Sonos is possibly the biggest and most well-known player in the multi-room audio market. Sonos uses its own Wi-Fi mesh network rather than Bluetooth, so the connection isn't interrupted by other people using your broadband. 

You control everything via the Sonos app, compatible with Android and iOS - or the Sonos Controller app for Mac. Through the app, you can add new Sonos devices as well as sign into any music services you subscribe to.

Denon Heos

Denon has its own multi-room audio system called Heos. It's been around for a few years now and while it has a similar speaker lineup to Sonos at its core, Heos as a platform is available across a much larger range of products from both Denon and Marantz.

Like Sonos, Denon Heos uses a mesh Wi-Fi network so you can only connect Heos-enabled products - which fortunately there are many of. Everything is controlled via the Denon Heos app, which is compatible with Android, iOS and Amazon.


Samsung started in the multi-room audio game with its M-series of speakers, but the company has since reinvented its offering with the R-series, which offers 360-degree sound output. 

The R-series of speakers, which comprise the R1, R3, R5, R6 and R7, rely on their own mesh network to talk to each other and play music without being interrupted. 

The R Series starts at £129 for the R1, £199 for the R3, £229 for the R5, £199 for the R6 and £219 for the R7.


Bose is a big player in the audio world, so it's no surprise that it too has a range of multi-room speakers. Falling under the SoundTouch name, Bose has three speakers, a soundbar and an all-in-one hi-fi system available, along with an amplifier and a link adapter to connect to your existing hi-fi system.

The SoundTouch products connect to Wi-Fi, but Bluetooth is also supported, something not all other systems in this list can offer. The speakers are controlled via the SoundTouch app but there is a remote too, as well as physical controls on the speakers themselves.

Compatible music services include Spotify, Deezer, Amazon Music, iTunes and Internet Radio. But with Bluetooth onboard, you can stream virtually any audio from a Bluetooth device. 

Bang & Olufsen

Bang & Olufsen offers multi-room capability through both its own speakers and its B&O Play lifestyle arm. Speakers from both brands can work together as part of a system.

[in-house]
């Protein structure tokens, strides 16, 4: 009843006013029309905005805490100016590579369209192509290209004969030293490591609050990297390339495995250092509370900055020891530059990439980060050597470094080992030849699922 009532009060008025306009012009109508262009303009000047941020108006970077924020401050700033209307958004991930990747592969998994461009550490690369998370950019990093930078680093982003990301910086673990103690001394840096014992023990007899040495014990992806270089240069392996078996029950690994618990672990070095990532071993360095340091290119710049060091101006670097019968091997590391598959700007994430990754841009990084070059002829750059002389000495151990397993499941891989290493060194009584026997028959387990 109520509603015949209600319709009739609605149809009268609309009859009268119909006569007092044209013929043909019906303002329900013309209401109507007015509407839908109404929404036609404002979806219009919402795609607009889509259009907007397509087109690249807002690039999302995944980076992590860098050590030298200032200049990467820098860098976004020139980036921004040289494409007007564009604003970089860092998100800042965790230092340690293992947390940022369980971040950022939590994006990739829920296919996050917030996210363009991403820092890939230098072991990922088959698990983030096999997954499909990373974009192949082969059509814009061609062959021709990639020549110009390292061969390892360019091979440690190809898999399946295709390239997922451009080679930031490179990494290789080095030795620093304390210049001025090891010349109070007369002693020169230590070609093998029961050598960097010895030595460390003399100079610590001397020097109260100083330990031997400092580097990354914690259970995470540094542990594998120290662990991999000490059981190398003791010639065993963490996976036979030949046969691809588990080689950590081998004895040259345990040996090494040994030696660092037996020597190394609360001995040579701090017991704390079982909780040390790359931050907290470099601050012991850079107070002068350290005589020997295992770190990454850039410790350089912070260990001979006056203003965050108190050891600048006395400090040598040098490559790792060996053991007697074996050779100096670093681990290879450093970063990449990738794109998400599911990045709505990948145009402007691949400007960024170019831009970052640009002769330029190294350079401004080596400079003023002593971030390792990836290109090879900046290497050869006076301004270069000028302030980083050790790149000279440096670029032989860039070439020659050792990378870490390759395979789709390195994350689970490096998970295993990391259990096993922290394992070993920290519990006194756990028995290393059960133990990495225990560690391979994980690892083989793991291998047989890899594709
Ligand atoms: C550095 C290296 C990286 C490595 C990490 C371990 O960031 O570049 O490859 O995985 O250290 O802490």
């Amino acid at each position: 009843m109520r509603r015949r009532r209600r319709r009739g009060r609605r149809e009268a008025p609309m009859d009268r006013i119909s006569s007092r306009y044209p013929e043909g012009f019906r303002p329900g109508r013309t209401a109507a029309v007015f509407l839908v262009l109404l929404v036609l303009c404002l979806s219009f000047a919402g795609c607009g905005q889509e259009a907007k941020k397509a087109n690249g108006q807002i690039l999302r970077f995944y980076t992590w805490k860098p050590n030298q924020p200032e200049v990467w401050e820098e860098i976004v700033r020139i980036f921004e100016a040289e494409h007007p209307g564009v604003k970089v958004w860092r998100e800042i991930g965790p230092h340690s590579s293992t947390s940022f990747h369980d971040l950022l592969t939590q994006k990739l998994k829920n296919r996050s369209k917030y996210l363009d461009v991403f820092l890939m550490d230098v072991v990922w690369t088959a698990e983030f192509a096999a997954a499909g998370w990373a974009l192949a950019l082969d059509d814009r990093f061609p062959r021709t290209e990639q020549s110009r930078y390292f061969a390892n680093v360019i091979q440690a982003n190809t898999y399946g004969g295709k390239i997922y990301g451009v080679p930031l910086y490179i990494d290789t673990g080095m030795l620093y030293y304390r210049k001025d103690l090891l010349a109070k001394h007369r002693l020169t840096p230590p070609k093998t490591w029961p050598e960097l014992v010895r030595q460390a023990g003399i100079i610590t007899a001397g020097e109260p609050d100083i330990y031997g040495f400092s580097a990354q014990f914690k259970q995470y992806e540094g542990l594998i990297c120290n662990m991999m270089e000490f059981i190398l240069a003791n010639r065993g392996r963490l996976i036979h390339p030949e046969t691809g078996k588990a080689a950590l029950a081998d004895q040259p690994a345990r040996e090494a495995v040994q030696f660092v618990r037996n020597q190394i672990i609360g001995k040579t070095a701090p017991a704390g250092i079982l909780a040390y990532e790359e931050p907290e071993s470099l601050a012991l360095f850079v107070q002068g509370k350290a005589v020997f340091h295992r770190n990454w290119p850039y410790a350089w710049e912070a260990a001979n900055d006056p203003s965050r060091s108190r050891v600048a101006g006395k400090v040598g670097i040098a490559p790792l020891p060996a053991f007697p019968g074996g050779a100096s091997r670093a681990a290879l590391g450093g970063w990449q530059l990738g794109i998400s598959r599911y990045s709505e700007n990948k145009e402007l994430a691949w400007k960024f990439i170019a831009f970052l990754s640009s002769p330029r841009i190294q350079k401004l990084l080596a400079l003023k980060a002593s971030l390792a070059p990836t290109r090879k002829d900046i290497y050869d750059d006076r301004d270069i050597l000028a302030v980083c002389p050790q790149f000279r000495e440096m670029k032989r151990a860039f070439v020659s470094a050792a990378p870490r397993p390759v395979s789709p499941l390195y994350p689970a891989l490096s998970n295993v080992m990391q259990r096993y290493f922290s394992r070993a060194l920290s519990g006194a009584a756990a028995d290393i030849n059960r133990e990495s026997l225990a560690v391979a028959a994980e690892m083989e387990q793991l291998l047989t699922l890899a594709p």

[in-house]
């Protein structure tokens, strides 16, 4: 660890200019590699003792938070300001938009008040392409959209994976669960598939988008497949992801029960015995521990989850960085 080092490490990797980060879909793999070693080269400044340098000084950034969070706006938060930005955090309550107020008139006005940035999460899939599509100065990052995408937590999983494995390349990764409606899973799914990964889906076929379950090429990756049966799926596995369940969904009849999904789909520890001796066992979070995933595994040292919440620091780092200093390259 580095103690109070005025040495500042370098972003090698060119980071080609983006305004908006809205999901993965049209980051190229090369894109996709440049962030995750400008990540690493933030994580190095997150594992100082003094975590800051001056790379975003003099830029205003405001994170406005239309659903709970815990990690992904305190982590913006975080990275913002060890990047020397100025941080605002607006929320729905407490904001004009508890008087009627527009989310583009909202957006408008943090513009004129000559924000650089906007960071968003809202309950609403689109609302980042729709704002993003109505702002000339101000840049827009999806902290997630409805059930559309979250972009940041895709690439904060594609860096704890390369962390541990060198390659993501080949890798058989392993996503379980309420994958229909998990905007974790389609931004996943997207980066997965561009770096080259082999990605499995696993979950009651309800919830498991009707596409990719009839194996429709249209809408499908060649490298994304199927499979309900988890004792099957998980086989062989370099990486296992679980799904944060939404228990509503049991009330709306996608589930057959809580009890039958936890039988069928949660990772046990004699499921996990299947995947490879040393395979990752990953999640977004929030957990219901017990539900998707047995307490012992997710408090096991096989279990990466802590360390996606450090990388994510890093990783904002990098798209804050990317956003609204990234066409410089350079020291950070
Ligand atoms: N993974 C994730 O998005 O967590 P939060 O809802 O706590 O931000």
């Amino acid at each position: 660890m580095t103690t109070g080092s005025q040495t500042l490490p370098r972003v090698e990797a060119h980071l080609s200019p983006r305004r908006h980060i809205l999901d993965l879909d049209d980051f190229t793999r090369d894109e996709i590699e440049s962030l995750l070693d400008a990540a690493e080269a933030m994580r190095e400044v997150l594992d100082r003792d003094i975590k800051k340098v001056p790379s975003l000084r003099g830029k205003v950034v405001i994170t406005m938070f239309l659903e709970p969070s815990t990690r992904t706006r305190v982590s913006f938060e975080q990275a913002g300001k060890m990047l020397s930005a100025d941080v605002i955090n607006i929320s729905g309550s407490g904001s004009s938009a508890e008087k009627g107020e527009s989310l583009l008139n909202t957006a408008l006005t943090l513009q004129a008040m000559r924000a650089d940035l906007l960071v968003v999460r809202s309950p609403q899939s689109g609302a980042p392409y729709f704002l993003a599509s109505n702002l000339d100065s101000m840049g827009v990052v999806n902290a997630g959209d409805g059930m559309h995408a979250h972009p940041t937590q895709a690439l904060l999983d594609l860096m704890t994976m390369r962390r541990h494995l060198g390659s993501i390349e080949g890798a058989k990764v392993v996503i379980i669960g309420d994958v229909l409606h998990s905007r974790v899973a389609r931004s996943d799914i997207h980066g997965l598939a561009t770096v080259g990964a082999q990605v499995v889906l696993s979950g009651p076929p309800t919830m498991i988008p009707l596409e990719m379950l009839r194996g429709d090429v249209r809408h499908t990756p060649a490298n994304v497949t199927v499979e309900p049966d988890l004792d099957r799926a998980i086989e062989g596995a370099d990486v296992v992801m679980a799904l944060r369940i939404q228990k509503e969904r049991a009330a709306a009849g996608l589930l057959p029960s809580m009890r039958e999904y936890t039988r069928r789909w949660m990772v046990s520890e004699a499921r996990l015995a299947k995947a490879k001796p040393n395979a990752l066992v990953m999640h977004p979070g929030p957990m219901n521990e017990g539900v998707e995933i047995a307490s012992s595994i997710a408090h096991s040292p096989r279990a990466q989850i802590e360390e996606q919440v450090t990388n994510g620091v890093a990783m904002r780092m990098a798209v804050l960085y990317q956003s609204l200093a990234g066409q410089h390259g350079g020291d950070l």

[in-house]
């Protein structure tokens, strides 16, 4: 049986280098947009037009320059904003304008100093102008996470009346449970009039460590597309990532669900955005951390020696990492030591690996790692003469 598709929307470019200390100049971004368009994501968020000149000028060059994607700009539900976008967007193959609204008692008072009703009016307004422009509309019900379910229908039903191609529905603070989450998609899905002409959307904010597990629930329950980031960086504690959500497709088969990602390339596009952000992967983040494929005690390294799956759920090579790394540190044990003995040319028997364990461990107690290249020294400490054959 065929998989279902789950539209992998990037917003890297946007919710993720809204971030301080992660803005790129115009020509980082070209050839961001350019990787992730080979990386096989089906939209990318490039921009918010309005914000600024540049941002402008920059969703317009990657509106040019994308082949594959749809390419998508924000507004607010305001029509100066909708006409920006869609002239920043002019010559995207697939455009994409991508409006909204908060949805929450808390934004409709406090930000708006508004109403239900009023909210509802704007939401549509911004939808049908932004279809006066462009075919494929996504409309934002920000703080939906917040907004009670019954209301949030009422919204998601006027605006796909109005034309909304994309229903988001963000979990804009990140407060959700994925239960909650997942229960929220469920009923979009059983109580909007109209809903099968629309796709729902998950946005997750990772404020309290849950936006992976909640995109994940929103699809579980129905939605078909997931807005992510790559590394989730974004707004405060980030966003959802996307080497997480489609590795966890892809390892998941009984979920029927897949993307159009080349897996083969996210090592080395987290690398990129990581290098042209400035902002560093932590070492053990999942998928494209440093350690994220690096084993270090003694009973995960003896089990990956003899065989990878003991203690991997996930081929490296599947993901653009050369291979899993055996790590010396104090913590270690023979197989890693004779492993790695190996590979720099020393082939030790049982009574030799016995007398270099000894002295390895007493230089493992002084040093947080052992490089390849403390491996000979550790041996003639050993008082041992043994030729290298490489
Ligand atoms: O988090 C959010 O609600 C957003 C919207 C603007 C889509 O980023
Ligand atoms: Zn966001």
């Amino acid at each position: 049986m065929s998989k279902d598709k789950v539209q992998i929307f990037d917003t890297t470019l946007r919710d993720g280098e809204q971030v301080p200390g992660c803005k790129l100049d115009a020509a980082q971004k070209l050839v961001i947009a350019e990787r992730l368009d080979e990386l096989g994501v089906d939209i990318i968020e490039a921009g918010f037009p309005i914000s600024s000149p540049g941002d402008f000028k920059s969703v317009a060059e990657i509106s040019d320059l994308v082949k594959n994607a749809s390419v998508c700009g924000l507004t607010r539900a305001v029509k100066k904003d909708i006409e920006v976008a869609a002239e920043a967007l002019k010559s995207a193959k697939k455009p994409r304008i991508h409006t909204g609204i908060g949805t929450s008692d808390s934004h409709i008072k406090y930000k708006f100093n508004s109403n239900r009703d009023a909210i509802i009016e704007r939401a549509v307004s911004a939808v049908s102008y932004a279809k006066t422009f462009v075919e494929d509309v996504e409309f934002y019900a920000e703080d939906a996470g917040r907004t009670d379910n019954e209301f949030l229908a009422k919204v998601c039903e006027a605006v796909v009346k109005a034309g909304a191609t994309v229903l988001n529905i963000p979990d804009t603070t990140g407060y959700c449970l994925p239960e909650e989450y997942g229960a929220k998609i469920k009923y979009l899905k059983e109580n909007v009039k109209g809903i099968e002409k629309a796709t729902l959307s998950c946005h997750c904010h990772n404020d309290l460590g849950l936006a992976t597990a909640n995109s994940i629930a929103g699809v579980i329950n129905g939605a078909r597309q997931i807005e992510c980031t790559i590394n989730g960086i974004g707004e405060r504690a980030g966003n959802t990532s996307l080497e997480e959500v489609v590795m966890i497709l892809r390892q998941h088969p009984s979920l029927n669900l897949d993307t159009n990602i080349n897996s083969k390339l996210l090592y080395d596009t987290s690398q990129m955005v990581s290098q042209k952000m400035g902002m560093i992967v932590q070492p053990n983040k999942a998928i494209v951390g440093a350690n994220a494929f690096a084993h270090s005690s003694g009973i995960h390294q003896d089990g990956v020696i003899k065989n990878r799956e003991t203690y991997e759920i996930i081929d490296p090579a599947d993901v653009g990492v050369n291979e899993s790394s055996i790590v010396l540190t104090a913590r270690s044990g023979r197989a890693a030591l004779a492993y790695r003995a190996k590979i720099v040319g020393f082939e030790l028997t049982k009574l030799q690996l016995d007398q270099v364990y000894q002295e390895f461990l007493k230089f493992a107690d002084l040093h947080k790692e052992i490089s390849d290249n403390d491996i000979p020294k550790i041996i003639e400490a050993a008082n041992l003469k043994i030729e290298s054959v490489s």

Bang & Olufsen has its own multi-room platform called BeoLink Multiroom. Like many others, it uses its own closed platform and your home Wi-Fi network to deliver a seamless multi-room experience from TV and soundbar to speaker.

The BeoMusic app, available iOS and Android devices, is the control hub. It pulls in music from your smartphone, music services including TuneIn and Deezer and your home content, along with adding new speakers or BeoLink devices. Google Cast is also now supported.

Google Chromecast

Google is very much a supporter of multi-room audio and its Chromecast built-in platform can be found on many wireless speakers. The tech giant also has its own Chromecast Audio dongle that can be plugged into speakers, whether they be Bluetooth or part of a hi-fi system via a 3.5mm connection, turning them into Wi-Fi enabled multi-room speakers instead. 

The Chromecast built-in platform is completely open, so all compatible speakers will work with one another and the number of supported services is vast. You can mirror the audio from a web browser or YouTube too. 

Apple AirPlay 2

Apple announced a new version of AirPlay 2 at WWDC 2017 and with it, introduced multi-room audio. Naturally, it's only supported by Macs and iOS devices and you can only stream the same song to multiple speakers and rooms, rather than play different ones around the home. Manufacturers have been quick to embrace the new technology, either updating previous speakers or releasing new ones. 

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Writing by Britta O'Boyle and Max Langridge.